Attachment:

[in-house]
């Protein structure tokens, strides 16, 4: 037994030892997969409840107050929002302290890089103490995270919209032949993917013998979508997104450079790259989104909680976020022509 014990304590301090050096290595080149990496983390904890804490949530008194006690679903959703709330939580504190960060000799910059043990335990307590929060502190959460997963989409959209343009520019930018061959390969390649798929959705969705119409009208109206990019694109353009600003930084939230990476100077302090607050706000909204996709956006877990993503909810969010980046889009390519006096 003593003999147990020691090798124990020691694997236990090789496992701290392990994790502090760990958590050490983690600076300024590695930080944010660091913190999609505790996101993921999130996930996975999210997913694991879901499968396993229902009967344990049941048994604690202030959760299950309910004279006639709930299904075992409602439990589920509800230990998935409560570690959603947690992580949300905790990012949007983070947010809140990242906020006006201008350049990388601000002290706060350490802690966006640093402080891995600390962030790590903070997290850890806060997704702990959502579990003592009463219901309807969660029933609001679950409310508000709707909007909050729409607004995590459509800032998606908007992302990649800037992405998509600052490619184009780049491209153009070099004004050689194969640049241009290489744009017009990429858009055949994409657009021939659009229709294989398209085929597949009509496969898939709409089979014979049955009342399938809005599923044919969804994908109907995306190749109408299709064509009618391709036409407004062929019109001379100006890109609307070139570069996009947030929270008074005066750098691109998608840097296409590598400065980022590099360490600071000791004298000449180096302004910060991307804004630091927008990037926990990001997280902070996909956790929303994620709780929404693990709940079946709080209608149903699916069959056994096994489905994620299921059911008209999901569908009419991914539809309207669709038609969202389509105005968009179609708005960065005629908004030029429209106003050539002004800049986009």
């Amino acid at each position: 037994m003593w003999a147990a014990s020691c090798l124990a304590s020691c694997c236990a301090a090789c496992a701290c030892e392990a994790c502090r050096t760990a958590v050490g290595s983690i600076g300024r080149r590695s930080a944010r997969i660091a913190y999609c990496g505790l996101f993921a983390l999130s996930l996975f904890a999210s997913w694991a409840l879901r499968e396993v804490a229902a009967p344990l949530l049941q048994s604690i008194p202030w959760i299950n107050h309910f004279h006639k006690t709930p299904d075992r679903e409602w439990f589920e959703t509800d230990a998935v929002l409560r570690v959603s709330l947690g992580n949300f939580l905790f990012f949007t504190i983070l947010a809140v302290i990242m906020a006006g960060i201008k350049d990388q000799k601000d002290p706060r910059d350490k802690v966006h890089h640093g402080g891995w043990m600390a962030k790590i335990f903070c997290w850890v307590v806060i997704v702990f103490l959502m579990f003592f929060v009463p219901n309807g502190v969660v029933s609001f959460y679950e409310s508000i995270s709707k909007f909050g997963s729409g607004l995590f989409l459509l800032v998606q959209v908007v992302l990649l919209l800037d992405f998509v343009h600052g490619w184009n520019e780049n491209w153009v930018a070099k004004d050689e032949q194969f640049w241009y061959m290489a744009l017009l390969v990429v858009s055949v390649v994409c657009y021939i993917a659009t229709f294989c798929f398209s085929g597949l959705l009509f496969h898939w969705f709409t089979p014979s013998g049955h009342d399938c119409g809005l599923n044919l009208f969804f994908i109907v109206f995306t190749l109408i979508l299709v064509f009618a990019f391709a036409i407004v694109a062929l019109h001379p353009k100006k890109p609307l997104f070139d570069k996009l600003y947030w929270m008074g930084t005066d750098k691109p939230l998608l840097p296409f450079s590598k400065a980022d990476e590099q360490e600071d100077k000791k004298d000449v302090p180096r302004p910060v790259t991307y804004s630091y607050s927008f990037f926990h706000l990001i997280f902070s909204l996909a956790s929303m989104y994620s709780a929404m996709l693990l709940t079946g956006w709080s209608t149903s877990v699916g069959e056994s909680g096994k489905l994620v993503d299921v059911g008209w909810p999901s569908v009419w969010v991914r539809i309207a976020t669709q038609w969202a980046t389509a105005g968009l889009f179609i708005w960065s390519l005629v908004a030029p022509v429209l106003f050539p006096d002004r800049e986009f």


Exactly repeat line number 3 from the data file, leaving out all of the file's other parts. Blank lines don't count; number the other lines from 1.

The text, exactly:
């Amino acid at each position: 037994m003593w003999a147990a014990s020691c090798l124990a304590s020691c694997c236990a301090a090789c496992a701290c030892e392990a994790c502090r050096t760990a958590v050490g290595s983690i600076g300024r080149r590695s930080a944010r997969i660091a913190y999609c990496g505790l996101f993921a983390l999130s996930l996975f904890a999210s997913w694991a409840l879901r499968e396993v804490a229902a009967p344990l949530l049941q048994s604690i008194p202030w959760i299950n107050h309910f004279h006639k006690t709930p299904d075992r679903e409602w439990f589920e959703t509800d230990a998935v929002l409560r570690v959603s709330l947690g992580n949300f939580l905790f990012f949007t504190i983070l947010a809140v302290i990242m906020a006006g960060i201008k350049d990388q000799k601000d002290p706060r910059d350490k802690v966006h890089h640093g402080g891995w043990m600390a962030k790590i335990f903070c997290w850890v307590v806060i997704v702990f103490l959502m579990f003592f929060v009463p219901n309807g502190v969660v029933s609001f959460y679950e409310s508000i995270s709707k909007f909050g997963s729409g607004l995590f989409l459509l800032v998606q959209v908007v992302l990649l919209l800037d992405f998509v343009h600052g490619w184009n520019e780049n491209w153009v930018a070099k004004d050689e032949q194969f640049w241009y061959m290489a744009l017009l390969v990429v858009s055949v390649v994409c657009y021939i993917a659009t229709f294989c798929f398209s085929g597949l959705l009509f496969h898939w969705f709409t089979p014979s013998g049955h009342d399938c119409g809005l599923n044919l009208f969804f994908i109907v109206f995306t190749l109408i979508l299709v064509f009618a990019f391709a036409i407004v694109a062929l019109h001379p353009k100006k890109p609307l997104f070139d570069k996009l600003y947030w929270m008074g930084t005066d750098k691109p939230l998608l840097p296409f450079s590598k400065a980022d990476e590099q360490e600071d100077k000791k004298d000449v302090p180096r302004p910060v790259t991307y804004s630091y607050s927008f990037f926990h706000l990001i997280f902070s909204l996909a956790s929303m989104y994620s709780a929404m996709l693990l709940t079946g956006w709080s209608t149903s877990v699916g069959e056994s909680g096994k489905l994620v993503d299921v059911g008209w909810p999901s569908v009419w969010v991914r539809i309207a976020t669709q038609w969202a980046t389509a105005g968009l889009f179609i708005w960065s390519l005629v908004a030029p022509v429209l106003f050539p006096d002004r800049e986009f």